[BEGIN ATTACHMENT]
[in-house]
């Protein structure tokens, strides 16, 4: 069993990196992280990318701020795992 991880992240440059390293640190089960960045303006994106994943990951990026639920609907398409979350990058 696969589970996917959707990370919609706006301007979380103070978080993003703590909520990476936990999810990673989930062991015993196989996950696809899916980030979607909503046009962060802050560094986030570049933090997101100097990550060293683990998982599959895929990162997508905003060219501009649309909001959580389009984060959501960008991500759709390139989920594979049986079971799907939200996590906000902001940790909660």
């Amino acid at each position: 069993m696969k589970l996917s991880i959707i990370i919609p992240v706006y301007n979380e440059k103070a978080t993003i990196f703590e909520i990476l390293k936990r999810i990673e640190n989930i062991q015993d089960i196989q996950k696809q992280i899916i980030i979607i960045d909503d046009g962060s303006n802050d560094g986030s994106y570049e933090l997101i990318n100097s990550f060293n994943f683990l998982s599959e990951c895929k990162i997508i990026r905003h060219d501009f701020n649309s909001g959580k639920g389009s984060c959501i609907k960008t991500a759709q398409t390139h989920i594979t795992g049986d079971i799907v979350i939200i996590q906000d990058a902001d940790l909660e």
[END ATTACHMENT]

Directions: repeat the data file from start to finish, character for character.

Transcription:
[in-house]
């Protein structure tokens, strides 16, 4: 069993990196992280990318701020795992 991880992240440059390293640190089960960045303006994106994943990951990026639920609907398409979350990058 696969589970996917959707990370919609706006301007979380103070978080993003703590909520990476936990999810990673989930062991015993196989996950696809899916980030979607909503046009962060802050560094986030570049933090997101100097990550060293683990998982599959895929990162997508905003060219501009649309909001959580389009984060959501960008991500759709390139989920594979049986079971799907939200996590906000902001940790909660």
């Amino acid at each position: 069993m696969k589970l996917s991880i959707i990370i919609p992240v706006y301007n979380e440059k103070a978080t993003i990196f703590e909520i990476l390293k936990r999810i990673e640190n989930i062991q015993d089960i196989q996950k696809q992280i899916i980030i979607i960045d909503d046009g962060s303006n802050d560094g986030s994106y570049e933090l997101i990318n100097s990550f060293n994943f683990l998982s599959e990951c895929k990162i997508i990026r905003h060219d501009f701020n649309s909001g959580k639920g389009s984060c959501i609907k960008t991500a759709q398409t390139h989920i594979t795992g049986d079971i799907v979350i939200i996590q906000d990058a902001d940790l909660e």